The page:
Well, I'm back from my whirlwind tour. Business travel these days has become a bit more of a hassle than it used to be - the economic times mean fewer and fuller flights. It used to be pretty common to have an empty seat in a row when flying. But with today's higher fuel costs, airlines are flying fewer flights (after all - fewer flights means fewer people and less fuel you have to buy), which means that even if the overall number of people flying has gone down, each plane flies a little fuller. Which means each flight is a little less comfortable. Oh well - it's not like we have a lot of options. right?

The other thing I've learned to live with when travelling are ever present weather delays. During the summer, delays for afternoon/evening thunderstorms are not uncommon. Well - guess what? I almost didn't make it home last night for that reason. We boarded our plan in El Paso just as the thunderstorms started. We then proceeded to sit at the gate for an hour while the lightning, thunder, and torrential showers pelted the airport. I had an hour layover in Phoenix, so I had some serious doubts whether I would make my connector.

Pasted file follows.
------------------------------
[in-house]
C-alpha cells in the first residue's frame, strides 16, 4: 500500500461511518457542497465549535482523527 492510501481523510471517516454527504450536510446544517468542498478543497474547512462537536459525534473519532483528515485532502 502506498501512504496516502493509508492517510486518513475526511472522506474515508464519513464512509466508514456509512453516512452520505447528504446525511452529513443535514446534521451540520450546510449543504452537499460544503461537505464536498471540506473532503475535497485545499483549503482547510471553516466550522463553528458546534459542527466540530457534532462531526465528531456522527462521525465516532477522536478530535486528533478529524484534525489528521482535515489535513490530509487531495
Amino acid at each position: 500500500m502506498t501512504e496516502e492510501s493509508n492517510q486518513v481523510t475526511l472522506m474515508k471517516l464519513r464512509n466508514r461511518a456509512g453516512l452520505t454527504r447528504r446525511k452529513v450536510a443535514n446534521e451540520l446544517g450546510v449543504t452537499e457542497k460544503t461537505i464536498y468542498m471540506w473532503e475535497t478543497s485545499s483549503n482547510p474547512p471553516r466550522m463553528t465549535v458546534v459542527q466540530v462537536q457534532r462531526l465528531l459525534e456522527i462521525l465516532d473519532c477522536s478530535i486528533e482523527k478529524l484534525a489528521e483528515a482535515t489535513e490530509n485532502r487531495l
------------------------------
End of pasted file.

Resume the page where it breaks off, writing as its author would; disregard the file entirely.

It was close, but I made my connector. In fact, this particular airline (okay, okay - Southwest) held the connector for me so that I wasn't stranded in Phoenix for a night. Now that's service I'm not used to from the big airline I usually fly! Thank you Southwest!

I was going to try to sneak in a quick run yesterday, but I had a conference call at 8AM, and a family dinner at a fancy schmancy restaurant for my daughter's 21st birthday at 6PM, so I wasn't able to crank out any miles.

I'm getting ready to leave the house now for today's 18 miler. Next time someone please stop me when I start showing interest in a marathon.....

Wednesday, July 15, 2009

Finally - a Good Workout